A final protective order offers the most protection for victims of domestic abuse as the orders require the abuser to stay away. At the minimum, it usually requires the recipient not to abuse (or threaten to abuse) certain protected individuals. Final protective orders can also forbid the recipient from visiting certain locations, set up visitation schedules, and arrange mandatory counseling.
Am I Eligible For A Protective Order?
To receive a protective order, you must meet a few basic requirements. First and foremost, you must be an eligible person. By definition, you are initially eligible if you are a “Person eligible for relief.” You are a person eligible for relief if you can say yes to one of these questions:
- Are you the current or former spouse of the Respondent?
- Are you the Cohabitant of the Respondent?
- Are you a family member to the Respondent by blood, marriage, or adoption?
- Are you the parent, stepparent, child, or stepchild of the Respondent or another person eligible for relief who resides or resided with the Respondent or person eligible for relief for at least 90 days within 1 year before filing the petition?
- Are you a vulnerable adult?
- Are you an individual who has a child in common with the Respondent?
- Are you an individual who has had a sexual relationship with the Respondent within 1 year before the filing of the petition?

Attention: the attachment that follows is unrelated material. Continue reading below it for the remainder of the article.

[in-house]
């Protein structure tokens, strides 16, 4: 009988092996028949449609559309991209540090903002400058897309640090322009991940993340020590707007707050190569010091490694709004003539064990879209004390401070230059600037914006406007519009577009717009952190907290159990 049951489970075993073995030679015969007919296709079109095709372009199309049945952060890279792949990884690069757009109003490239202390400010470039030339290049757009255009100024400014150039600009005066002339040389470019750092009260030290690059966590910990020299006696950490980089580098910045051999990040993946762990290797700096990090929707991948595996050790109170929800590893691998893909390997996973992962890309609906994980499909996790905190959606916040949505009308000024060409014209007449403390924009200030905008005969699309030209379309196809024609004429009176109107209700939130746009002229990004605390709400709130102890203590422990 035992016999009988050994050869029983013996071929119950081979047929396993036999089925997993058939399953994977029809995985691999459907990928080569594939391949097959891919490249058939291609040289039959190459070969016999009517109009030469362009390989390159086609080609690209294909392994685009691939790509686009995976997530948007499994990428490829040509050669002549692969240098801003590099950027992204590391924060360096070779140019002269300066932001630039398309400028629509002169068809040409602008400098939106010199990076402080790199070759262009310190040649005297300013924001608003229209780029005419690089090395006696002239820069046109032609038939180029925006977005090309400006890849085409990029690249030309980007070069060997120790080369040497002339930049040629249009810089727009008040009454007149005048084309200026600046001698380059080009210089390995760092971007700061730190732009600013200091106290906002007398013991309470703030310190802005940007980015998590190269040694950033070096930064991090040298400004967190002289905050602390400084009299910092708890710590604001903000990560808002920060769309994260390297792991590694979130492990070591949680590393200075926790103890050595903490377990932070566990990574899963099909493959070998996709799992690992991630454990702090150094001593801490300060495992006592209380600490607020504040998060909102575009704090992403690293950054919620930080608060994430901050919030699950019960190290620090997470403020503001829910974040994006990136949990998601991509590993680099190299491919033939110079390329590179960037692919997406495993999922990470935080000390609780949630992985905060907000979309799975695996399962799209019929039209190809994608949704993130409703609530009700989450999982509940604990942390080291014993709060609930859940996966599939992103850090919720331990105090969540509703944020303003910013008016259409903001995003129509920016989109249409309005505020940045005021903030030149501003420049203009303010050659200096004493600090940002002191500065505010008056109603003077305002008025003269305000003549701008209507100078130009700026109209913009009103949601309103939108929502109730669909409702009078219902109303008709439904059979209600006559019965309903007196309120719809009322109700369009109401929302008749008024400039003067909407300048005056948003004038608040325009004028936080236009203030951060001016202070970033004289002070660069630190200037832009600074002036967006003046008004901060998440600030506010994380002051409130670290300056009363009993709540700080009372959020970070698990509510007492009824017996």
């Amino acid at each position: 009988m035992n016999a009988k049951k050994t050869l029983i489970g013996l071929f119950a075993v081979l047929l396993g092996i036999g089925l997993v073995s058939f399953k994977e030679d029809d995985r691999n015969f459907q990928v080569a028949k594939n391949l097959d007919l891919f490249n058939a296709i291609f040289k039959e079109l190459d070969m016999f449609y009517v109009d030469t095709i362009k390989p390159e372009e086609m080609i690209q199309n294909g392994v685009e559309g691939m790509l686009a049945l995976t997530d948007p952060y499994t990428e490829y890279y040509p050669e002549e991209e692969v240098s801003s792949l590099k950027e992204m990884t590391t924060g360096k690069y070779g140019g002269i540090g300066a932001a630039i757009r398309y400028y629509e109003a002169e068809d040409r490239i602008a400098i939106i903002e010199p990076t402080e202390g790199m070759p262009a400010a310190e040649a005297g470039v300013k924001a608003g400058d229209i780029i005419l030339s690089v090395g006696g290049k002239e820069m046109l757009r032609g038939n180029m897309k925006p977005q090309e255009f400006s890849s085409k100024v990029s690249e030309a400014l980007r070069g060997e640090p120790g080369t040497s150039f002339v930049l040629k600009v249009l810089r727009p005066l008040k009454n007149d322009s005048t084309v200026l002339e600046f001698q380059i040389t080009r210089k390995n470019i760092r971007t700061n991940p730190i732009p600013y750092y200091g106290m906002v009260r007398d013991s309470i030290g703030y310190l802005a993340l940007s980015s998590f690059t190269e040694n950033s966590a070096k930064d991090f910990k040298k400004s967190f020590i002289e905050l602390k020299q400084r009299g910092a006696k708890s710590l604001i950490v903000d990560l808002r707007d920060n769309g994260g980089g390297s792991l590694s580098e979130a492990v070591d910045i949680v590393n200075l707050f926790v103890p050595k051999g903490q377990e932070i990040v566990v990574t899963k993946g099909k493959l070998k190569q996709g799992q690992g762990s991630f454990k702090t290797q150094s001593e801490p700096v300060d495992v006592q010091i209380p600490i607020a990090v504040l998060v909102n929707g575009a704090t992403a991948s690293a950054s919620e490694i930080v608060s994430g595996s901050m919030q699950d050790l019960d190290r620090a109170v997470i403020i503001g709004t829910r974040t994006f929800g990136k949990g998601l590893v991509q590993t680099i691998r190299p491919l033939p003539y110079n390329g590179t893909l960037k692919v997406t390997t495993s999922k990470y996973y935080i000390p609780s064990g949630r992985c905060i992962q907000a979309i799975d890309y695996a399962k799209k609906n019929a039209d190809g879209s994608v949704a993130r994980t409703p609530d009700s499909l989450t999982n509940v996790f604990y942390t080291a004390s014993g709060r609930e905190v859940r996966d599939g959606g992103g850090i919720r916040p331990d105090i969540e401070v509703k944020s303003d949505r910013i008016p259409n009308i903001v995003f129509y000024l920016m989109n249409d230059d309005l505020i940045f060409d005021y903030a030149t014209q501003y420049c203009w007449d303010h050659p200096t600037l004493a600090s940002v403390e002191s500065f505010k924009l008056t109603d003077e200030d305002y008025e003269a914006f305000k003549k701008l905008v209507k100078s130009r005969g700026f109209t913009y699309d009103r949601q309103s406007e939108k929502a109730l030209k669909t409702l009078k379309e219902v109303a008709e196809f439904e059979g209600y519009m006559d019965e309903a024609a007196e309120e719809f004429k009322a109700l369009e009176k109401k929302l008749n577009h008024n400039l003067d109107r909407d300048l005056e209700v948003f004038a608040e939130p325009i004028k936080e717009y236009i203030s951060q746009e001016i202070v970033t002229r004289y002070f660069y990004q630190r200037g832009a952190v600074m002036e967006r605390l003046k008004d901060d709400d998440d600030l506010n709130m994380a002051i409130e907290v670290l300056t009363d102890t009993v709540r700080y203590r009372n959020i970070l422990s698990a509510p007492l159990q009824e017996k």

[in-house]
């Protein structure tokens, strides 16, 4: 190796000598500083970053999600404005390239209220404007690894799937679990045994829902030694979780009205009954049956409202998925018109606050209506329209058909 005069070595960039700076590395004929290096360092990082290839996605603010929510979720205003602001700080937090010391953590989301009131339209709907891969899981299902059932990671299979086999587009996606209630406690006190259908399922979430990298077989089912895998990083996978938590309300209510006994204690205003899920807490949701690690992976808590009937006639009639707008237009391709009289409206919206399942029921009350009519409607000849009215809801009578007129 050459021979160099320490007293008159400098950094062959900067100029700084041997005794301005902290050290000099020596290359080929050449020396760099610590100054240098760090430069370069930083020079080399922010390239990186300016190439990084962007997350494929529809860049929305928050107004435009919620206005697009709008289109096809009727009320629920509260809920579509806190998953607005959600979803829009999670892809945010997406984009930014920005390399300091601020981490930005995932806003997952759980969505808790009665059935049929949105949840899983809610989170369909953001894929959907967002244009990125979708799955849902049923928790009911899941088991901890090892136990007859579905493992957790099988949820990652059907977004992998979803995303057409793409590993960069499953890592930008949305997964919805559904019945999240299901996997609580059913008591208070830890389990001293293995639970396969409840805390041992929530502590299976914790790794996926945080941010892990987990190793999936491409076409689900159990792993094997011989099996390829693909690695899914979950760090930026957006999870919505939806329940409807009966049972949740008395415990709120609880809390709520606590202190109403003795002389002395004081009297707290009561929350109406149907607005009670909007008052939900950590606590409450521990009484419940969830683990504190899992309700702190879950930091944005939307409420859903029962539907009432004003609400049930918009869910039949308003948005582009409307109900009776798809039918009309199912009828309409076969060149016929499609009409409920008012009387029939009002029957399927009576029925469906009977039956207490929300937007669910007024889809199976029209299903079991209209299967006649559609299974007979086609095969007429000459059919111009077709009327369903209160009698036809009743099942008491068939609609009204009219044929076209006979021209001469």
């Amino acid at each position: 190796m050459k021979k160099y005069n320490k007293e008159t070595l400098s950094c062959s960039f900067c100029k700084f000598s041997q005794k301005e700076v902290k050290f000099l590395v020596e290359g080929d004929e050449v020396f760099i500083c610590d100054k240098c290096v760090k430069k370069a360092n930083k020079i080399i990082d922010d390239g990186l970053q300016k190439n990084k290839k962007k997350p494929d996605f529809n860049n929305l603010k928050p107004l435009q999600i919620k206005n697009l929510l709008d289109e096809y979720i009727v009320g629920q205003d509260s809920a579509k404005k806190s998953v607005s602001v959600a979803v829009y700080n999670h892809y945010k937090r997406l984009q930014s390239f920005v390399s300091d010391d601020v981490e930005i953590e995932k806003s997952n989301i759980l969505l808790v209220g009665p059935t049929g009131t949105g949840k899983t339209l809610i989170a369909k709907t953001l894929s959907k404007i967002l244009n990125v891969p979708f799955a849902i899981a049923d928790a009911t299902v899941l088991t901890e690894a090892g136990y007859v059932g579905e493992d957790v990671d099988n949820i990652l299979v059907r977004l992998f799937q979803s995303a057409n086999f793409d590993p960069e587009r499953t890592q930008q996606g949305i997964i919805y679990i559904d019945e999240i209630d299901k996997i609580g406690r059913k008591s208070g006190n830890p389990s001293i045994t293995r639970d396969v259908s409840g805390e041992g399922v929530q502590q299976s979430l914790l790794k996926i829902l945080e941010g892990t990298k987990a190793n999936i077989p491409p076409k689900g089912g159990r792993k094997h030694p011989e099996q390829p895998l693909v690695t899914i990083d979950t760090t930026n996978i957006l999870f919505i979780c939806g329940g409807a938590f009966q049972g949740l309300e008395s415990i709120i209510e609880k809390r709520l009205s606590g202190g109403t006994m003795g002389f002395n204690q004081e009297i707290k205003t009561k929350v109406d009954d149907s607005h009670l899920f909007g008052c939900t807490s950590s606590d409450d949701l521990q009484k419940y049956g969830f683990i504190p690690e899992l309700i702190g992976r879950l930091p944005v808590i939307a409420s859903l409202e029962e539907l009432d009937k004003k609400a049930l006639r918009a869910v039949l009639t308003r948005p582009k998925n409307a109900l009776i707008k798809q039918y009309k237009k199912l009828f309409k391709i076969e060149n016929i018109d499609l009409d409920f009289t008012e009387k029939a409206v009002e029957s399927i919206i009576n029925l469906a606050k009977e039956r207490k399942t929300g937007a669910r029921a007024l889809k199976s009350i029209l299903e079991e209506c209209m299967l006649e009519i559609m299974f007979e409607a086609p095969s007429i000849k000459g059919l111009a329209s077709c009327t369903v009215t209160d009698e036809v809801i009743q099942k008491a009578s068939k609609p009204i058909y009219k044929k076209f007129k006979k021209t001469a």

If you can say yes to any of the questions above, then you qualify for a Protective Order if there is also an allegation that there had been some kind of Abuse. When seeking a Protective Order, Abuse is defined as
- An act that causes serious bodily harm;
- An act that places a person eligible for relief in fear of imminent serious bodily harm
- Assault in any degree
- Rape or Sexual Offense or attempted rape or victim of sexual assault
- False Imprisonment; or
An experienced domestic violence attorney can explain these qualifications more fully and help you determine whether a protective order is possible in your situation.
Contact Our Team
Protective orders are a valuable tool for victims to protect themselves and their families. But when used improperly, then can also be destructive. In order to successfully obtain or defend against Protective Orders in Maryland, you will need to carefully evaluate your situation, fill out a variety of forms, and attend a formal court hearing. This process is complex, so it is critical that you have experienced counsel to guide you through this emotional and challenging process. The attorneys at Zirkin & Schmerling Law have years of experience with the laws that involve domestic violence. Call us at 410-753-4611 for assistance in matters related to protective orders in Maryland today.